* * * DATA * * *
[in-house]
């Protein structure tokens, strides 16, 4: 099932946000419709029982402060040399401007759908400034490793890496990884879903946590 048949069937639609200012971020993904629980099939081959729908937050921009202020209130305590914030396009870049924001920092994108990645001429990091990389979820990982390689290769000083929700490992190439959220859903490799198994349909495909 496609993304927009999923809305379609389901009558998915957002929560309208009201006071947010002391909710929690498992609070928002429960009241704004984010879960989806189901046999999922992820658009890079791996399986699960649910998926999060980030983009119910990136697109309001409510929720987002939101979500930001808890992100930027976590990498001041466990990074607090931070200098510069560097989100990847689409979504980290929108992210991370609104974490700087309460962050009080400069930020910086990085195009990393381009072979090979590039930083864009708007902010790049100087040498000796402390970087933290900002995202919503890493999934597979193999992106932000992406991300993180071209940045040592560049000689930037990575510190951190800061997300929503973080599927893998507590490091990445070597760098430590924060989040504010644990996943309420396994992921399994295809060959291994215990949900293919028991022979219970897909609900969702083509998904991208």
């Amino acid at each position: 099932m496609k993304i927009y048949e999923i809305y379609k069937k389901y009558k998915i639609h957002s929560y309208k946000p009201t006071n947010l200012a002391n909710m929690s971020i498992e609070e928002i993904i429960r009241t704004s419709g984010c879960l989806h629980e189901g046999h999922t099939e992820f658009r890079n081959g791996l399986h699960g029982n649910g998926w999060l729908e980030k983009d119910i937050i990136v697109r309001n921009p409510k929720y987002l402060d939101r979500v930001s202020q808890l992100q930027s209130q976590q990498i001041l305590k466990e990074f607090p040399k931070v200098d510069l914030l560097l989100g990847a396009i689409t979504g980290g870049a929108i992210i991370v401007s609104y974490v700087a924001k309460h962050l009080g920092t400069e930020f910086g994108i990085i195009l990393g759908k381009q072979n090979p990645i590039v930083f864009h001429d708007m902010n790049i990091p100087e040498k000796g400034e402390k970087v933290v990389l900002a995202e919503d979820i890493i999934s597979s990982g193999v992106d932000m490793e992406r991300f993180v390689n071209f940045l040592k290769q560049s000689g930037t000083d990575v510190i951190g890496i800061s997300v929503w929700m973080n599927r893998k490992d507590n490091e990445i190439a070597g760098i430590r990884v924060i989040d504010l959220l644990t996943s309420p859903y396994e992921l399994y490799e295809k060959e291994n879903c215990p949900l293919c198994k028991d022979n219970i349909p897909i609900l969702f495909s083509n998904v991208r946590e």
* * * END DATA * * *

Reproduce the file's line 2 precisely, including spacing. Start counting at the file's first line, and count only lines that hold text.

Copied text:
């Protein structure tokens, strides 16, 4: 099932946000419709029982402060040399401007759908400034490793890496990884879903946590 048949069937639609200012971020993904629980099939081959729908937050921009202020209130305590914030396009870049924001920092994108990645001429990091990389979820990982390689290769000083929700490992190439959220859903490799198994349909495909 496609993304927009999923809305379609389901009558998915957002929560309208009201006071947010002391909710929690498992609070928002429960009241704004984010879960989806189901046999999922992820658009890079791996399986699960649910998926999060980030983009119910990136697109309001409510929720987002939101979500930001808890992100930027976590990498001041466990990074607090931070200098510069560097989100990847689409979504980290929108992210991370609104974490700087309460962050009080400069930020910086990085195009990393381009072979090979590039930083864009708007902010790049100087040498000796402390970087933290900002995202919503890493999934597979193999992106932000992406991300993180071209940045040592560049000689930037990575510190951190800061997300929503973080599927893998507590490091990445070597760098430590924060989040504010644990996943309420396994992921399994295809060959291994215990949900293919028991022979219970897909609900969702083509998904991208």